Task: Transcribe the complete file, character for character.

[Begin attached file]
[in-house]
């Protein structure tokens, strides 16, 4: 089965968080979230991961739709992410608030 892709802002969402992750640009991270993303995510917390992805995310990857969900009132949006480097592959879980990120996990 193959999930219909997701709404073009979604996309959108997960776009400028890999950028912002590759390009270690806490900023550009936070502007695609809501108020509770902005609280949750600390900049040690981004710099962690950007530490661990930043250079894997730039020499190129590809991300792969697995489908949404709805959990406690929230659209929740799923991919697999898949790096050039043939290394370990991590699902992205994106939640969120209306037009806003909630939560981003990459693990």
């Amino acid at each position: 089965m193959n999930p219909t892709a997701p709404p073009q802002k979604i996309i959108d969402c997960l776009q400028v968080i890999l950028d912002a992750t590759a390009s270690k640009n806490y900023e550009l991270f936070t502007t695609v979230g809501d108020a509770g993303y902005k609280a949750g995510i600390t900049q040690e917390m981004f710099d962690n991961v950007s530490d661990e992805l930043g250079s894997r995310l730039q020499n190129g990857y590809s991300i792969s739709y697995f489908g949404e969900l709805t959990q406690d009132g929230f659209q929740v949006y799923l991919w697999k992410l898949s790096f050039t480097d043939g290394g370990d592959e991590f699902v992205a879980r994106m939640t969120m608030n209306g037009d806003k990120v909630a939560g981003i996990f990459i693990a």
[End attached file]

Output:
[in-house]
């Protein structure tokens, strides 16, 4: 089965968080979230991961739709992410608030 892709802002969402992750640009991270993303995510917390992805995310990857969900009132949006480097592959879980990120996990 193959999930219909997701709404073009979604996309959108997960776009400028890999950028912002590759390009270690806490900023550009936070502007695609809501108020509770902005609280949750600390900049040690981004710099962690950007530490661990930043250079894997730039020499190129590809991300792969697995489908949404709805959990406690929230659209929740799923991919697999898949790096050039043939290394370990991590699902992205994106939640969120209306037009806003909630939560981003990459693990």
């Amino acid at each position: 089965m193959n999930p219909t892709a997701p709404p073009q802002k979604i996309i959108d969402c997960l776009q400028v968080i890999l950028d912002a992750t590759a390009s270690k640009n806490y900023e550009l991270f936070t502007t695609v979230g809501d108020a509770g993303y902005k609280a949750g995510i600390t900049q040690e917390m981004f710099d962690n991961v950007s530490d661990e992805l930043g250079s894997r995310l730039q020499n190129g990857y590809s991300i792969s739709y697995f489908g949404e969900l709805t959990q406690d009132g929230f659209q929740v949006y799923l991919w697999k992410l898949s790096f050039t480097d043939g290394g370990d592959e991590f699902v992205a879980r994106m939640t969120m608030n209306g037009d806003k990120v909630a939560g981003i996990f990459i693990a």